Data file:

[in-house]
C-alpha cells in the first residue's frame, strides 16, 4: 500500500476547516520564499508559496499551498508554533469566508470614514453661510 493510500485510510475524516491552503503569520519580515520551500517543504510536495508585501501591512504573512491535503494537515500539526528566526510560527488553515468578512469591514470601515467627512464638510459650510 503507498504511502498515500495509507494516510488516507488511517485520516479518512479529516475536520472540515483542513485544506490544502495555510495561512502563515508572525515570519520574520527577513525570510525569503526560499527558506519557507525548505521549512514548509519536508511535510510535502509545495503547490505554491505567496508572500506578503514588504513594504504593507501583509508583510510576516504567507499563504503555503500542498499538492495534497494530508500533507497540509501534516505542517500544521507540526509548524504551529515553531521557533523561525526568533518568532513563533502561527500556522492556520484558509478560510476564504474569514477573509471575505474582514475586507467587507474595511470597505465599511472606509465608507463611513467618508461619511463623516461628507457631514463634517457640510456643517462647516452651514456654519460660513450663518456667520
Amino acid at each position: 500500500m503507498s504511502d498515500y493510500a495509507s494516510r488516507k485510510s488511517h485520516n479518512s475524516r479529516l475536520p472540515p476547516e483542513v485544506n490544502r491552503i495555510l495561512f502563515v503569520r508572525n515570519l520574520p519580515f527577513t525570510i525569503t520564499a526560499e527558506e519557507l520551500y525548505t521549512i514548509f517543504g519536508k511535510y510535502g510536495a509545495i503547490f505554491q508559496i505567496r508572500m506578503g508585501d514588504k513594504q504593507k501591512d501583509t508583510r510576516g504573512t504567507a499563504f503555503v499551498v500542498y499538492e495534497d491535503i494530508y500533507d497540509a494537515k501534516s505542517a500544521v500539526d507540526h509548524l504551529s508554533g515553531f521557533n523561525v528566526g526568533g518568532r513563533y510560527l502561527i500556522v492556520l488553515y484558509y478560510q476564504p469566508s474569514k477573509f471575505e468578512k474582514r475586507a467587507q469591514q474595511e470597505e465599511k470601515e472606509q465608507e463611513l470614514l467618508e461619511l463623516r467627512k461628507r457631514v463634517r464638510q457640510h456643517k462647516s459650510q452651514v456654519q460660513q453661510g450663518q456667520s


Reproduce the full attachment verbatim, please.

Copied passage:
[in-house]
C-alpha cells in the first residue's frame, strides 16, 4: 500500500476547516520564499508559496499551498508554533469566508470614514453661510 493510500485510510475524516491552503503569520519580515520551500517543504510536495508585501501591512504573512491535503494537515500539526528566526510560527488553515468578512469591514470601515467627512464638510459650510 503507498504511502498515500495509507494516510488516507488511517485520516479518512479529516475536520472540515483542513485544506490544502495555510495561512502563515508572525515570519520574520527577513525570510525569503526560499527558506519557507525548505521549512514548509519536508511535510510535502509545495503547490505554491505567496508572500506578503514588504513594504504593507501583509508583510510576516504567507499563504503555503500542498499538492495534497494530508500533507497540509501534516505542517500544521507540526509548524504551529515553531521557533523561525526568533518568532513563533502561527500556522492556520484558509478560510476564504474569514477573509471575505474582514475586507467587507474595511470597505465599511472606509465608507463611513467618508461619511463623516461628507457631514463634517457640510456643517462647516452651514456654519460660513450663518456667520
Amino acid at each position: 500500500m503507498s504511502d498515500y493510500a495509507s494516510r488516507k485510510s488511517h485520516n479518512s475524516r479529516l475536520p472540515p476547516e483542513v485544506n490544502r491552503i495555510l495561512f502563515v503569520r508572525n515570519l520574520p519580515f527577513t525570510i525569503t520564499a526560499e527558506e519557507l520551500y525548505t521549512i514548509f517543504g519536508k511535510y510535502g510536495a509545495i503547490f505554491q508559496i505567496r508572500m506578503g508585501d514588504k513594504q504593507k501591512d501583509t508583510r510576516g504573512t504567507a499563504f503555503v499551498v500542498y499538492e495534497d491535503i494530508y500533507d497540509a494537515k501534516s505542517a500544521v500539526d507540526h509548524l504551529s508554533g515553531f521557533n523561525v528566526g526568533g518568532r513563533y510560527l502561527i500556522v492556520l488553515y484558509y478560510q476564504p469566508s474569514k477573509f471575505e468578512k474582514r475586507a467587507q469591514q474595511e470597505e465599511k470601515e472606509q465608507e463611513l470614514l467618508e461619511l463623516r467627512k461628507r457631514v463634517r464638510q457640510h456643517k462647516s459650510q452651514v456654519q460660513q453661510g450663518q456667520s